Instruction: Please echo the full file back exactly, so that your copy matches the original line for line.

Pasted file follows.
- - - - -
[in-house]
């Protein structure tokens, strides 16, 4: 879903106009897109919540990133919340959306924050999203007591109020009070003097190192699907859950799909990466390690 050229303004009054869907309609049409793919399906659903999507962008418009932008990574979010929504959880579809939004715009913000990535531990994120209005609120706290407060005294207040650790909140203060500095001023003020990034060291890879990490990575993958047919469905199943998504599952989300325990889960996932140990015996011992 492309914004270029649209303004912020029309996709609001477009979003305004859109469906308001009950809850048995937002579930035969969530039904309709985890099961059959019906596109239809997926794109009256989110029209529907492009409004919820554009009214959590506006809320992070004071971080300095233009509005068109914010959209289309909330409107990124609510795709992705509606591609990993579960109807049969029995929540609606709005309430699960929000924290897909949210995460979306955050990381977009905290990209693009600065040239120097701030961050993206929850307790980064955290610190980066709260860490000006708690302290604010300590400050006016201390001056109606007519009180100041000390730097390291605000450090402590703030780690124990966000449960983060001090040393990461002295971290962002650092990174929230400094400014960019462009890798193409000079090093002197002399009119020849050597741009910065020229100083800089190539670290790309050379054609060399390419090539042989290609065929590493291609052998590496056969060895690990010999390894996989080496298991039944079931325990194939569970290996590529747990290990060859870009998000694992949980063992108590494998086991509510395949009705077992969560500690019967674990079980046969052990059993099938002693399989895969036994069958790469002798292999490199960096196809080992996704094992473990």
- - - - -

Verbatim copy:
[in-house]
């Protein structure tokens, strides 16, 4: 879903106009897109919540990133919340959306924050999203007591109020009070003097190192699907859950799909990466390690 050229303004009054869907309609049409793919399906659903999507962008418009932008990574979010929504959880579809939004715009913000990535531990994120209005609120706290407060005294207040650790909140203060500095001023003020990034060291890879990490990575993958047919469905199943998504599952989300325990889960996932140990015996011992 492309914004270029649209303004912020029309996709609001477009979003305004859109469906308001009950809850048995937002579930035969969530039904309709985890099961059959019906596109239809997926794109009256989110029209529907492009409004919820554009009214959590506006809320992070004071971080300095233009509005068109914010959209289309909330409107990124609510795709992705509606591609990993579960109807049969029995929540609606709005309430699960929000924290897909949210995460979306955050990381977009905290990209693009600065040239120097701030961050993206929850307790980064955290610190980066709260860490000006708690302290604010300590400050006016201390001056109606007519009180100041000390730097390291605000450090402590703030780690124990966000449960983060001090040393990461002295971290962002650092990174929230400094400014960019462009890798193409000079090093002197002399009119020849050597741009910065020229100083800089190539670290790309050379054609060399390419090539042989290609065929590493291609052998590496056969060895690990010999390894996989080496298991039944079931325990194939569970290996590529747990290990060859870009998000694992949980063992108590494998086991509510395949009705077992969560500690019967674990079980046969052990059993099938002693399989895969036994069958790469002798292999490199960096196809080992996704094992473990």